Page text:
These topics have been raised in Facebook posts recently. I thought it would be useful to expand on these terms for those groomers who may be unfamiliar with them.

The information here is not intended to be critical of other methods, it is intended to give a definition of the terms for both groomers and canine guardians.

Notes:

  • I have used the term “restraint” as that is the term majority of groomers use
  • I refer to dogs in the masculine but equally applies to male and female

Force/fear Free Grooming/Cooperative Grooming

Firstly, force free and fear free grooming is rare. Whilst some dogs may enjoy the process, many others would choose not to be groomed, given the choice. Once the collar/harness is applied by the guardian, to bring their dog to the groomers, freedom of choice is removed and this becomes the first part of the force concept.

Force/Fear free are terms that have migrated from the canine training/behaviour world. However, most groomers who call themselves “force free” (or fear free, holistic, consent based, canine permission based, etc) are actually referring to is cooperative grooming.

Cooperative Grooming

Cooperative grooming isn’t just about not using safety restraints. It is an holistic term which incorporates:

  • Taking a canine science-based approach to grooming
  • Teaches consent based techniques (discussed later)
  • Ensuring familiarisation sessions without any grooming taking place, until the groomer feels that they can continue to a groom having built a relationship (applies equally to fully grown dogs as well as pups). This may incorporate play, food and other positive experiences.
  • Allowing him to approach groomer in their own time
  • Teaching him to get on table or indicate he is ready to be put on the table (or bath)
  • Not restrictively holding body parts (legs, head) to prevent movement, but supporting so he has the option to move body parts away if it gets too much
  • Limits the use of safety restraints to a “needs must” but seeks alternative methods (see below)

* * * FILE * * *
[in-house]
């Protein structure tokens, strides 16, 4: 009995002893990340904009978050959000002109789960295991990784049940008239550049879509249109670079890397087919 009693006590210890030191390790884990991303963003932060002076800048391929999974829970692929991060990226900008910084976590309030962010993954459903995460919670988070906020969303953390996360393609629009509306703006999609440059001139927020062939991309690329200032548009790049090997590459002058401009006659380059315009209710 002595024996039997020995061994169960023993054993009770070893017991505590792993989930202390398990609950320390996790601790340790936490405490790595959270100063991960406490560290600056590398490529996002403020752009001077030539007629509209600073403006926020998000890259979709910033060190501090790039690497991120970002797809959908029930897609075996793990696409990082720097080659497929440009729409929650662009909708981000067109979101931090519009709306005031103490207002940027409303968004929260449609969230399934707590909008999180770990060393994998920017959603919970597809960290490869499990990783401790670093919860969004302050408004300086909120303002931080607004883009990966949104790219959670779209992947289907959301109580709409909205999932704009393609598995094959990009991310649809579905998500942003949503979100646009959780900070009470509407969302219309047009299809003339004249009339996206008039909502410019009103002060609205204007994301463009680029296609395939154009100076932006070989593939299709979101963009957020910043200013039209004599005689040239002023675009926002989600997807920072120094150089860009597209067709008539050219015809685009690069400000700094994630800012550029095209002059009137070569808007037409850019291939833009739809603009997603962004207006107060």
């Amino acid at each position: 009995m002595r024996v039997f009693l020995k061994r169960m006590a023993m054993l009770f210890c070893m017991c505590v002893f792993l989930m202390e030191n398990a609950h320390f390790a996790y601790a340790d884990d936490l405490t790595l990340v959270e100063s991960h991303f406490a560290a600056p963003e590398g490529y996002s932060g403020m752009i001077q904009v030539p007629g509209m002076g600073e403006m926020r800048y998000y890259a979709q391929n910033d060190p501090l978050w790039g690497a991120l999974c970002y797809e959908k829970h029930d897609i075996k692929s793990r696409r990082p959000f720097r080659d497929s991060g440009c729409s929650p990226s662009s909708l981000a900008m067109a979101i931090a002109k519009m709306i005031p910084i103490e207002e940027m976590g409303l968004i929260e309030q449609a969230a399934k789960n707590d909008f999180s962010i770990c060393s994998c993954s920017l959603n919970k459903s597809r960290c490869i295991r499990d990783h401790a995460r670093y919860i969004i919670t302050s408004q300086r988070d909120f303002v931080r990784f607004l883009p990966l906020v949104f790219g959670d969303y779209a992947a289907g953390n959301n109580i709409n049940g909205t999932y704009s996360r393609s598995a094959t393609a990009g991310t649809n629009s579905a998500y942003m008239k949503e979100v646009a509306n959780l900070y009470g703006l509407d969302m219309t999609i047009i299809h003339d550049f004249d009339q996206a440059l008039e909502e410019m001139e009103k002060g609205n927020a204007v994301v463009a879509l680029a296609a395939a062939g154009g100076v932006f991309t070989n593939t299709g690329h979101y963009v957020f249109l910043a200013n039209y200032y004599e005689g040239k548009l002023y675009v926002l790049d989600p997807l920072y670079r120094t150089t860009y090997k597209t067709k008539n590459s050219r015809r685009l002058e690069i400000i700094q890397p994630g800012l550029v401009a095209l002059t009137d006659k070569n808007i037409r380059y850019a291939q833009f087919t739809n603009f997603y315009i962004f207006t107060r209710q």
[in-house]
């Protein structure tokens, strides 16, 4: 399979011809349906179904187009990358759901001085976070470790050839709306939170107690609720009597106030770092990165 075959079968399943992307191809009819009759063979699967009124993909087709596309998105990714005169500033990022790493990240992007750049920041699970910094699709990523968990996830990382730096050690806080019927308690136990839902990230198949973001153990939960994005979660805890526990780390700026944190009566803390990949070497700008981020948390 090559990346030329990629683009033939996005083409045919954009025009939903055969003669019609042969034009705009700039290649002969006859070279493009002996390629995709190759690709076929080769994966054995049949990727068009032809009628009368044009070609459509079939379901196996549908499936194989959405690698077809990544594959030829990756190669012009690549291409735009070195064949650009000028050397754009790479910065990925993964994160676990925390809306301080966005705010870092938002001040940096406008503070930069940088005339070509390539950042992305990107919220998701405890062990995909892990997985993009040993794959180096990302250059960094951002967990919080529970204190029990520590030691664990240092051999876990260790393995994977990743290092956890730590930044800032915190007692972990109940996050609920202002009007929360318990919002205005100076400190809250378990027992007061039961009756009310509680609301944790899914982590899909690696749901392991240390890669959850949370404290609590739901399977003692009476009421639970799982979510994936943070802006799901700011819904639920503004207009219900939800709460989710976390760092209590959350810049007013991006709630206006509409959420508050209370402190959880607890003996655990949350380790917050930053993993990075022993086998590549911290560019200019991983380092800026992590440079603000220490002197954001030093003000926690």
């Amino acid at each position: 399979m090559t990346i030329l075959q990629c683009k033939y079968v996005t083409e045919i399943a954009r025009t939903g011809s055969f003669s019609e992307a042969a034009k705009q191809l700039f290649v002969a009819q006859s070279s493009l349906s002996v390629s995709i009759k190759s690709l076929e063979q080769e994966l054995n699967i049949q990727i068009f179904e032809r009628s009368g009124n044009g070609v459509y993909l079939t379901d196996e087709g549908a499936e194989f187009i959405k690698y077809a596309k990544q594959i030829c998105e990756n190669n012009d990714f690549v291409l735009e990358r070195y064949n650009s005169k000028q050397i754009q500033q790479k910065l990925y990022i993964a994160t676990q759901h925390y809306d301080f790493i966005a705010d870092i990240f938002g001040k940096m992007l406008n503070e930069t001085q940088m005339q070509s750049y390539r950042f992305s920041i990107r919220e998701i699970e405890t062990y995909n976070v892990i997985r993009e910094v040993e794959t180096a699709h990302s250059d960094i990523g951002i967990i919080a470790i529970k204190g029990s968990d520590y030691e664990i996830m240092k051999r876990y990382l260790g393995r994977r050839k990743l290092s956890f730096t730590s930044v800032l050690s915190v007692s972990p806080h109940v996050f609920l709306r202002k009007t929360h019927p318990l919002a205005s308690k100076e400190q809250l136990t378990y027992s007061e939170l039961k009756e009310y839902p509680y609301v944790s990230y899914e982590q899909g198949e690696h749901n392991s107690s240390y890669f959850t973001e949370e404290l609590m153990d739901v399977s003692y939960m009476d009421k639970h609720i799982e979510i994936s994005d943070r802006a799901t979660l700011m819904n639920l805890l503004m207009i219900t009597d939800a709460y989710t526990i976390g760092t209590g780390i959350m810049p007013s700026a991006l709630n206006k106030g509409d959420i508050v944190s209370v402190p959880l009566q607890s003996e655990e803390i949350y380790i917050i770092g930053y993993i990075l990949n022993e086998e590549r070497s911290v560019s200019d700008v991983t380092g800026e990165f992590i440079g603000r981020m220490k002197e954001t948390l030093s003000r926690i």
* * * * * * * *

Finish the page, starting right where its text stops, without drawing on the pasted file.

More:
• Stopping the groom temporarily if he/she gets distressed/shows multiple calming signals
  • Stops the groom before he/she has to resort to a bite
  • Uses food to counter condition or desensitisation
  • The vanity side of the groom is usually the lowest priority for a consent based groomer. Making safety, mental and emotional welfare a priority.
  • Recognises that the majority of “bad” behaviour is a reflection of his fear (and that some are autonomous nervous system responses which he has no control over)
  • Recognises that he cannot learn positive stuff whilst anxious (but can learn negative associations extremely easily)
  • Acknowledges that grooming using cooperative techniques is less stressful for anxious dogs (irrelevant whether they bite or not)
  • Tellington TTouch or Reiki may also be used

I suspect most groomers will use some of these techniques!

Cooperative groomers find these methods of grooming causes less stress for both themselves and the dogs they groom, and as he is cooperating rather than fidgeting, struggling, trying to pull limbs away, snapping, biting, etc,, find that the grooming time is reduced along with the wear and tear on their body.

Using cooperative grooming doesn’t mean that we don’t address welfare issues though. If he is completely matted we will use restraints/muzzles to get as much done as possible, but will insist on working with him to build his confidence before his next groom is due.